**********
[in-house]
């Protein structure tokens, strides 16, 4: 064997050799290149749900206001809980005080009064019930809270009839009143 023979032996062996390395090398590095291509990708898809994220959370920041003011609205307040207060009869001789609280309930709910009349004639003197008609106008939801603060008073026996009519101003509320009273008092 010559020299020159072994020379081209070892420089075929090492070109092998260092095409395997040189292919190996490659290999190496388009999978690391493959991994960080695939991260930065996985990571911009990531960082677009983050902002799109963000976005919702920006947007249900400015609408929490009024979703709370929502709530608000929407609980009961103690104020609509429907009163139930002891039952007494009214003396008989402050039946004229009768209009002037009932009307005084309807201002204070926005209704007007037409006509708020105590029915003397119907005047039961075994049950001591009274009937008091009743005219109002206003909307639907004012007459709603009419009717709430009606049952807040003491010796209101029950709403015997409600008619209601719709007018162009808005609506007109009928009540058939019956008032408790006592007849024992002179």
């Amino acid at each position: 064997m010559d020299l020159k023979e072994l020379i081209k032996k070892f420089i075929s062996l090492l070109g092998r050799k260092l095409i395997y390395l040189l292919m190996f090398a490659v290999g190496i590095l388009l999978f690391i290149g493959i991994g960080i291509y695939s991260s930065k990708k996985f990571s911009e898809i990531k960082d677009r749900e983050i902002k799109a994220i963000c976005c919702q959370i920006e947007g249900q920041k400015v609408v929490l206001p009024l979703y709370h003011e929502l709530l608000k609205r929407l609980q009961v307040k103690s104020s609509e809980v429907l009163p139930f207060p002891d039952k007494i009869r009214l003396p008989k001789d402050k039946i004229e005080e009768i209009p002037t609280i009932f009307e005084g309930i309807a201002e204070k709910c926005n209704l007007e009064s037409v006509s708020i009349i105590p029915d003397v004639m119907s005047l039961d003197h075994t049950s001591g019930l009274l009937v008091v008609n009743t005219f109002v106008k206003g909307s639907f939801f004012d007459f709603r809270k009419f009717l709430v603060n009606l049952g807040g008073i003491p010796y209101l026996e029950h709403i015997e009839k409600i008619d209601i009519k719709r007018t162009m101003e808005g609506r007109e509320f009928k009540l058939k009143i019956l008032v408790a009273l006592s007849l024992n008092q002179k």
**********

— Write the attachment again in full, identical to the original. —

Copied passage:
[in-house]
């Protein structure tokens, strides 16, 4: 064997050799290149749900206001809980005080009064019930809270009839009143 023979032996062996390395090398590095291509990708898809994220959370920041003011609205307040207060009869001789609280309930709910009349004639003197008609106008939801603060008073026996009519101003509320009273008092 010559020299020159072994020379081209070892420089075929090492070109092998260092095409395997040189292919190996490659290999190496388009999978690391493959991994960080695939991260930065996985990571911009990531960082677009983050902002799109963000976005919702920006947007249900400015609408929490009024979703709370929502709530608000929407609980009961103690104020609509429907009163139930002891039952007494009214003396008989402050039946004229009768209009002037009932009307005084309807201002204070926005209704007007037409006509708020105590029915003397119907005047039961075994049950001591009274009937008091009743005219109002206003909307639907004012007459709603009419009717709430009606049952807040003491010796209101029950709403015997409600008619209601719709007018162009808005609506007109009928009540058939019956008032408790006592007849024992002179």
């Amino acid at each position: 064997m010559d020299l020159k023979e072994l020379i081209k032996k070892f420089i075929s062996l090492l070109g092998r050799k260092l095409i395997y390395l040189l292919m190996f090398a490659v290999g190496i590095l388009l999978f690391i290149g493959i991994g960080i291509y695939s991260s930065k990708k996985f990571s911009e898809i990531k960082d677009r749900e983050i902002k799109a994220i963000c976005c919702q959370i920006e947007g249900q920041k400015v609408v929490l206001p009024l979703y709370h003011e929502l709530l608000k609205r929407l609980q009961v307040k103690s104020s609509e809980v429907l009163p139930f207060p002891d039952k007494i009869r009214l003396p008989k001789d402050k039946i004229e005080e009768i209009p002037t609280i009932f009307e005084g309930i309807a201002e204070k709910c926005n209704l007007e009064s037409v006509s708020i009349i105590p029915d003397v004639m119907s005047l039961d003197h075994t049950s001591g019930l009274l009937v008091v008609n009743t005219f109002v106008k206003g909307s639907f939801f004012d007459f709603r809270k009419f009717l709430v603060n009606l049952g807040g008073i003491p010796y209101l026996e029950h709403i015997e009839k409600i008619d209601i009519k719709r007018t162009m101003e808005g609506r007109e509320f009928k009540l058939k009143i019956l008032v408790a009273l006592s007849l024992n008092q002179k």